Short Term
Long Term
Setting a Precedent


Short Term: Insurance and Building Codes
Building Codes & Green Architecture
Minimizing Flood and Wind Damages

Flood Damage

While there is a constant threat of flooding in New Orleans, there have been relatively few floods in New Orleans. Between Hurricane Camille in 1969 and Hurricane Katrina in 2005, both of caused major damage, there have only been 3 significant floods within the three and half decades period. Floods from the Mississippi River is also a risk; however, we believe that with the levee system designed by Team 3 and adjustments for the Mississippi River system designed by Team 9, the chance of a large flood from the Mississippi River is relatively small. Because flooding does not happen on an annual or even a two year basis, we believe that it is unnecessary and impractical to require expensive flood-proof buildings for a largely low-income city. Instead, we want to create practical building codes will minimize the damage caused by flood and wind.

We have found that the 1.5 feet Base Flood Elevation requirements mandated by FEMA are relatively inconsequential for protecting homes on a year to year basis. The most recent flood before Hurricane Katrina was on May 8th, 1995 when certain areas of New Orleans flooded as much as 19 inches as a result of rain, not a tropical storm (Marcus, 1995. pA18). While certain buildings may have been protected by the required 1.5 feet elevation, most of the buildings were not even protected because over 90% of the houses in New Orleans were built before 1984 (GNOCDC, 2000). New Orleans flooded not as a result of levee overtopping or breaches but because water could not be pumped out of the city quickly enough. However, floods result of rain only happen on average every 10 years. The two floods before May 8th, 1995 in the 1980s and 1970s were not as severe as the flood in 1995. A 1.5 feet base flood elevation costs on average over $40,000 per house for already existing homes (FOX News, 2006. par 19).  Because of the spaced out occurrence between the recent floods, we believe that even for building a new house the cost for raising houses 1.5 feet or more above ground level and for enforcement of that code outweighs the benefits of preventing minor damages in small floods.   

Post-Katrina, FEMA has mandated a 3 feet BFE for homes in New Orleans. Raising a home by three feet raises the cost of building the home by $48,000 for already existing homes (FOX New, 2006. par. 19). By the same argument against 1.5 BFE cost-benefit arguments, we believe that the three feet BFE is not a practical solution for the people of New Orleans and their homes. Even against larger floods like the ones against Hurricane Katrina or Hurricane Camille, which flooded the city by up to, the three feet was completely inconsequential in protecting homes against flood. The Base Flood Elevation will not benefit the people in the city of New Orleans enough to justify the continuation of this law.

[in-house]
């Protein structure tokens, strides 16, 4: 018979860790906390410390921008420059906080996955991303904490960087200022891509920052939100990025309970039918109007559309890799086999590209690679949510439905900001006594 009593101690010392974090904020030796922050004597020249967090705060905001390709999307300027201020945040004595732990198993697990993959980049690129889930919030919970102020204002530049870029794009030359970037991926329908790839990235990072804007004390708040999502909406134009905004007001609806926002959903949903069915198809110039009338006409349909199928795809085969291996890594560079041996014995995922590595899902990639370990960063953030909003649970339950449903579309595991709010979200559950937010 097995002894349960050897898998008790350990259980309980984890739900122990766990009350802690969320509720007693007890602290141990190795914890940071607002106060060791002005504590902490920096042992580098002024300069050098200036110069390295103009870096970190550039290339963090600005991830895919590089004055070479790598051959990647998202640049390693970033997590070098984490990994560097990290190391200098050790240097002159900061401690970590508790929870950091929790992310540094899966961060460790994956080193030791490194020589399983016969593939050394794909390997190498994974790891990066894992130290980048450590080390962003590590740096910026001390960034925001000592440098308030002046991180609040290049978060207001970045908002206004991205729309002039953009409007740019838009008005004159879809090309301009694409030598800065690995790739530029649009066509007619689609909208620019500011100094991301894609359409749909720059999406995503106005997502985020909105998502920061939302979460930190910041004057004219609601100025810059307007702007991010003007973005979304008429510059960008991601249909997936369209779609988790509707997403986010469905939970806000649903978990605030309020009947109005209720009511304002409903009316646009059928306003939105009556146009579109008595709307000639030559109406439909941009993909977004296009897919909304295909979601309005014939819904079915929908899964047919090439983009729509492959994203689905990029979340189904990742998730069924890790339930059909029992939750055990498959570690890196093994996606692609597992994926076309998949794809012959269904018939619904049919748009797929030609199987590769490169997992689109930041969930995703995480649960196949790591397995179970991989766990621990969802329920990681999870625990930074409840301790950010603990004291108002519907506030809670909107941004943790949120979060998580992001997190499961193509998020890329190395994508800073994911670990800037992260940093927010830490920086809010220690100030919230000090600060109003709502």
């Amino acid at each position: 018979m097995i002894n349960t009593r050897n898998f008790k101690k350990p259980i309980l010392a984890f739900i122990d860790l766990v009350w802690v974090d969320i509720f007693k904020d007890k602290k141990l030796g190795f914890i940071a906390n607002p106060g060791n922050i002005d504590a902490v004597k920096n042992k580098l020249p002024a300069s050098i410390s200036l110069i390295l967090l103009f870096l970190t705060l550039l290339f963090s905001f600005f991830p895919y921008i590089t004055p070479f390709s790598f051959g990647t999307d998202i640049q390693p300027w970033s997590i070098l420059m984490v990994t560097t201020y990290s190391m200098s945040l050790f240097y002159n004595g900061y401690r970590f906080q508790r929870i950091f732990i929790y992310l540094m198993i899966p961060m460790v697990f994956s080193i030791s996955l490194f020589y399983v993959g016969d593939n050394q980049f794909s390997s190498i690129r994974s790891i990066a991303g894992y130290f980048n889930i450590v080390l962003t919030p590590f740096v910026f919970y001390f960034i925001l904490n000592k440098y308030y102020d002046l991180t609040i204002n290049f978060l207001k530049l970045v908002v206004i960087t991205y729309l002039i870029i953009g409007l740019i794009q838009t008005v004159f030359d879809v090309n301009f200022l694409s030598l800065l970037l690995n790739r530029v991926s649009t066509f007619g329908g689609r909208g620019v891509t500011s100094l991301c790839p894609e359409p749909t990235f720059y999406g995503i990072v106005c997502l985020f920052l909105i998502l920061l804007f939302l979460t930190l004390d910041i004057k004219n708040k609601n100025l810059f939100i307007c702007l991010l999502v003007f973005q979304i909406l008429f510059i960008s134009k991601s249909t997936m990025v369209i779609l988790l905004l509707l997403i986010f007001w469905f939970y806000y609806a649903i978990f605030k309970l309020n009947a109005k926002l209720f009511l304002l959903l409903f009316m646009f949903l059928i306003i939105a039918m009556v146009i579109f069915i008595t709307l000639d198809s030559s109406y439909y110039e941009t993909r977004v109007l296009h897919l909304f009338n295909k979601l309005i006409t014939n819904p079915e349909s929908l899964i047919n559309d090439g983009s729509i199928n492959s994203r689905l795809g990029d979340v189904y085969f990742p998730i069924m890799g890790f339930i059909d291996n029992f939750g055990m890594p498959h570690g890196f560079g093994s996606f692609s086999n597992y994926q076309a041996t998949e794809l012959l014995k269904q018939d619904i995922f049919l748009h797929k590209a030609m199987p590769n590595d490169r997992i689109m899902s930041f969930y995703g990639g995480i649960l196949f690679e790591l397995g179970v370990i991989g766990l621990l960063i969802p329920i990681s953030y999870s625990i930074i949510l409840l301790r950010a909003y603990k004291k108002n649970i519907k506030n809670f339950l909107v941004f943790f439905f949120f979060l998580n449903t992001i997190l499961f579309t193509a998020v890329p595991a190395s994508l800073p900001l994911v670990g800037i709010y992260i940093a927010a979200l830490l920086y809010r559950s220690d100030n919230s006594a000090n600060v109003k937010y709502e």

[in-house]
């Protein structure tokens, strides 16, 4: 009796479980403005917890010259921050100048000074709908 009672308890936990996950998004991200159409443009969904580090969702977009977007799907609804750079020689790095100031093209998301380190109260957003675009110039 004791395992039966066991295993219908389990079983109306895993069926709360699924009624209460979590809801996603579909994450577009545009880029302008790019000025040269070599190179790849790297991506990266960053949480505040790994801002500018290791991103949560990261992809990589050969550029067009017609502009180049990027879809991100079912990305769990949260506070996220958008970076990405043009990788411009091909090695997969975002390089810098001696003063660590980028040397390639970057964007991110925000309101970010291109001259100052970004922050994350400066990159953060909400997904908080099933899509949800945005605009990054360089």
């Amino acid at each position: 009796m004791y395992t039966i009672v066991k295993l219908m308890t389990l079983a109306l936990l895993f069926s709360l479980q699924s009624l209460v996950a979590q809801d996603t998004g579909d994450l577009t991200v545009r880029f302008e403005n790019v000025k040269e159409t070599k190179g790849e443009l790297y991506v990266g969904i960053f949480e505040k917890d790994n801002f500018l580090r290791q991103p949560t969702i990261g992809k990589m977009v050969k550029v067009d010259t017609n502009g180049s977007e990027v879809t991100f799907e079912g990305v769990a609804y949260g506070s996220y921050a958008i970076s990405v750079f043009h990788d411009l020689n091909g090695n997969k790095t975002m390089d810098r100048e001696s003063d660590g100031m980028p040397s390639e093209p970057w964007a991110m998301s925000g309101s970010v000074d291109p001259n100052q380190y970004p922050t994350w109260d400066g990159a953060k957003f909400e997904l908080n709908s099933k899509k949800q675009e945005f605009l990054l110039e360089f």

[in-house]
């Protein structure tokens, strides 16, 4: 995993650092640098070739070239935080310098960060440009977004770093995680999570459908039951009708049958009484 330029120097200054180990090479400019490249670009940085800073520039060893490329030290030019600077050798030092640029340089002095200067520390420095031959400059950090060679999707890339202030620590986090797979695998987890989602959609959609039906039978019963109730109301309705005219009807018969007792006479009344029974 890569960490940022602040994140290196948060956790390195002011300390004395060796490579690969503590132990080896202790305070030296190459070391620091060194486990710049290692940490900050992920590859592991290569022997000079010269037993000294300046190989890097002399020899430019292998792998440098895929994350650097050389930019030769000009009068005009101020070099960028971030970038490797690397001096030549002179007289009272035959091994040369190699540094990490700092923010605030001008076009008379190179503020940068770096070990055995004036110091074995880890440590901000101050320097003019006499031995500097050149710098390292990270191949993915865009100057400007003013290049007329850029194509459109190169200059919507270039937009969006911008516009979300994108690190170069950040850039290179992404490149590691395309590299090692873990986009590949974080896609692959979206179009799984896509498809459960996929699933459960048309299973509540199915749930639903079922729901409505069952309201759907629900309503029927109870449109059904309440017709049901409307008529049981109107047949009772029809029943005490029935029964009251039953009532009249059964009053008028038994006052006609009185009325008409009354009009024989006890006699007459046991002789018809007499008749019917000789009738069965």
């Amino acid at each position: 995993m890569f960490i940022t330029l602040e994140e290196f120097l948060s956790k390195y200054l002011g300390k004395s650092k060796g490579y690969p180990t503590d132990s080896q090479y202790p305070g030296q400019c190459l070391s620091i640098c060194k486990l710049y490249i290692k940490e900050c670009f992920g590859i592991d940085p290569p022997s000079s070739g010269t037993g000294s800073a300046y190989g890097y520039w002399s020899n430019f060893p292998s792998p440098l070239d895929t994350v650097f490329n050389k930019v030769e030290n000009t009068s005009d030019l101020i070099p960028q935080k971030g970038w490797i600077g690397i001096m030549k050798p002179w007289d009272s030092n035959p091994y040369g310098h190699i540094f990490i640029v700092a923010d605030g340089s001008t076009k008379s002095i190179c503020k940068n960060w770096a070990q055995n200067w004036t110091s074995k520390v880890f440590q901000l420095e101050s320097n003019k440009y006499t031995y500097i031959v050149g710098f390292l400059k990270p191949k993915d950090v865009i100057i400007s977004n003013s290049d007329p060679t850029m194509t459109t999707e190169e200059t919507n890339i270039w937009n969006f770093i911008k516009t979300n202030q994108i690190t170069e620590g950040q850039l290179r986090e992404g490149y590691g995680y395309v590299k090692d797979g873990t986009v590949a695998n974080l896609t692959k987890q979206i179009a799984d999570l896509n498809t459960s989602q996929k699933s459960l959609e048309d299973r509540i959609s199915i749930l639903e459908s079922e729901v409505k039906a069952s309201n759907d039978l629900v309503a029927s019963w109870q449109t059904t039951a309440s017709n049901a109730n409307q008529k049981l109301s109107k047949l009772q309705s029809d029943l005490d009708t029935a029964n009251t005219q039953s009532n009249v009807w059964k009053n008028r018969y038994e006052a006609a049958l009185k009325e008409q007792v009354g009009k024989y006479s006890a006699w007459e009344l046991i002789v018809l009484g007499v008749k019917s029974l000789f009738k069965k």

Instead of raising the buildings by 1.5 or 3 feet which fails to minimize damage or protect houses against floods, we propose a First Floor Plan establish a way to greatly reduce the damage that can be done to a family’s property. The First Floor Plan will limit the amount of furniture and belongings on the first floor of home. We recommended homeowner to either turn the first flood into mainly a garage or if they choose to make the first floor into a living room, to use tiles or hardwood floor instead of carpeting. We hope that through this plan will minimize a household’s losses caused by flood. To enforce this plan, we will enforce a $5,000 cap on the amount that NFIP will reimburse the homeowner for his belongings on the first floor. If the homeowner chooses to put more than $5,000 dollar value, he/she will still only be reimbursed $5,000. While this may seem harsh, it will limit the amount of losses for each household by discouraging placing expensive items on the first floor. This plan does not “raise” the house by 10 feet, but will minimize the amount of damage done to the house for up to 10 feet of flooding. Since homeowner’s do not have to elevate their houses, we believe that this plan is economically practical. We also believe that this plan is practical given the rarity of floods especially with improvement of levees to withstand up to Category 5 storms.


Wind Damage

    Wind damage from Hurricane Katrina affected most of the homes in New Orleans. According to FEMA’s HAZUS Hurricane model analyzed by Louisiana State University Hurricane Center, more than 80% of houses in New Orleans reported at least minor damage, which is defined by “maximum of one broken window, door or garage door. Moderate roof cover. Marks or dents on walls requiring painting or patching for repair” (LSU, 2005. 3). Their study was conducted with FEMA’s HAZUS Hurricane model.





We plan to follow recommendations given by LSU Hurricane Center:


· Protection of Building Openings

Windows and doors are the weak spots in the wall envelope. Requiring debris impact resistant windows and doors or debris impact protective coverings (shutters) prevents most window and door failures. This helps keep the wind and rain out of the building, reducing structural damage, damage to finishes, and damage to contents.

· Improved Roof Sheathing Attachment

Better attachment of the plywood or OSB roof sheathing to the roof structure through appropriate fasteners and closer fastener spacing helps prevent sections of the roof deck from being lifted off by the wind. This reduces progressive failures and wind and water from penetrating the building envelope.

· Improved Roof-Wall Connections